I will start by asking you this: where were you when you were 18 years old? For some of us it was college, for others it was a job, and for some it was some it was what becomes a Christmas story, a family anecdote, or perhaps some heartfelt autobiography material. For Rodrigo Nunez it was his immigration to the United States to earn a better life — for himself and his family.

“Back in my hometown, there were not many schools in the village. There was one but… in my village there was no electricity, and neither were there roads to get to the school. The government would send teachers who would stay for about three months and then go back because they didn’t like it. People there, like my older brothers, never finished school. You’d start a grade and get three months into it, and then the teacher would change. Luckily, one of my sisters got married and moved to a bigger town. That’s where I finished my school.”

When Nunez joined his brothers in the United States, the plan was to continue his education. At first.

“I finished the equivalent of junior high in Mexico, and I was going to come here to study to continue my education and work. I went to one high school to ask them to sign up, but they said I was too old. Eventually, I just stopped asking.”

Instead, Nunez focused his attention on sending money back home to his parents. He chuckles, “I realized that paying rent and paying bills wasn’t easy. My parents were back in Mexico, they didn’t tell me what to do. I realized I had to work.”

Nunez began working in the vineyards which he continued with for about three years. In the flurry of his work and the beginning of a new life, his education took a back seat.

At one point, Nunez says that he decided he wanted a car. He took up a second job to earn some money at a local Burger King and was hired to wash dishes. It was here in the back of a fast-food restaurant, among the din and clatter of dishes and soap, away from the educational administrations he reached out to, where he was encouraged and pushed to go back to school.

“Initially, my only goal was to pick up the language,” he says. “I signed up at my community college. I was maybe 20 years old. And I was so… impressed. Coming here to this amazing college with private study rooms and a lot of tutors available, I wondered why more people weren’t studying. I thought about my own people, fellow immigrants, people I know. There were so many resources and so much help. I just fell in love.”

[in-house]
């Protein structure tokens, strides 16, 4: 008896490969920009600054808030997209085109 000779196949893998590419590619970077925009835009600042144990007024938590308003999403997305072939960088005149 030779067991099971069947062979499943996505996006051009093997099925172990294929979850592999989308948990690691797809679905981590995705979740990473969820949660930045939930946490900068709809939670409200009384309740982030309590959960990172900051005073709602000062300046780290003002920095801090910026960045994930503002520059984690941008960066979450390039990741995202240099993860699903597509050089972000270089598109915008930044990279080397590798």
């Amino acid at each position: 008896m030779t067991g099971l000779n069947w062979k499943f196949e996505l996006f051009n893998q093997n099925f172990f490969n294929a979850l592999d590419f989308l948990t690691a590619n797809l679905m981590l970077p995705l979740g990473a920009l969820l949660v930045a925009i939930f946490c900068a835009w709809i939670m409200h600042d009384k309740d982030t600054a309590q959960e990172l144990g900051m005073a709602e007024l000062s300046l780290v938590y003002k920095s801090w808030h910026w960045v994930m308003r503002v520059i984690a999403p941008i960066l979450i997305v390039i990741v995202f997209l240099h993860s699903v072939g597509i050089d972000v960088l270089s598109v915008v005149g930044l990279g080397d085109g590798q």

Five and a half years later he finished his ESL program. However the spark of passion that had alight in Nunez was yet to kindle. Unwilling to accept this as the end of his education, he talked to his counselor and enrolled in a few General Studies classes with the hopes of obtaining a degree. It was during his Accounting class that Nunez first acquainted himself with Edspira. “It was so easy to follow; I used to wish he was my teacher,” he laughs.

As time passed, the loom of Nunez’s life began weaving tapestries of other fabrics. He says, “I used to work full time at the restaurant and got married at one point. I started to wonder if this was ever going to end. That was when I was advised to consider Accounting. Before I knew it, I was ready to transfer at a four-year university.”

Nunez spent 15 years to get his Associate’s degree. 15 years balancing his education, his work, and his commitment to his family. He tells me, “I fell in love with learning. I look at how far I come and wonder what would’ve been if I hadn’t had the opportunity to come to this country. When I knew I was going to transfer, I knew that it was going to turn into a career. I knew that now I was dreaming big. It wasn’t just about getting promoted at Burger King, it wasn’t about getting a certificate. I began attending school full-time.”

Nunez attended his school fully aware of his legal status, fully aware that he did not have an ID or an SSN number, fully aware that even after investing his time in his education there was the possibility of not being able to apply for a job.

“I remember thinking that no matter what, I will be ready today and not cry about missing my chance yesterday. My effort will pay off.”

Right before he transferred to Sonoma State University, Rodrigo’s legal status was confirmed. In 2017, Nunez got his Bachelor’s degree in Accounting, and left his 17 year job at Burger King to work as an accountant. He is currently working on obtaining his CPA license and relying on study resources from Edspira. If that is not some heartfelt, inspiring autobiography material, I don’t know what is.

Today, take the time to appreciate something you have that someone else may not. Think about the Nunez’s who have traveled from different countries, who have built their life block by block, conquering fear and unpredictability, persisting throughout the parallel growth of their family and career, revisiting their passion to learn.

We at Edspira are here to support you in your journey. We exist to make a high-quality business education accessible to everyone, regardless of income, nationality, gender, or race – all people can learn if given the opportunity and access to the right resources. Start learning today.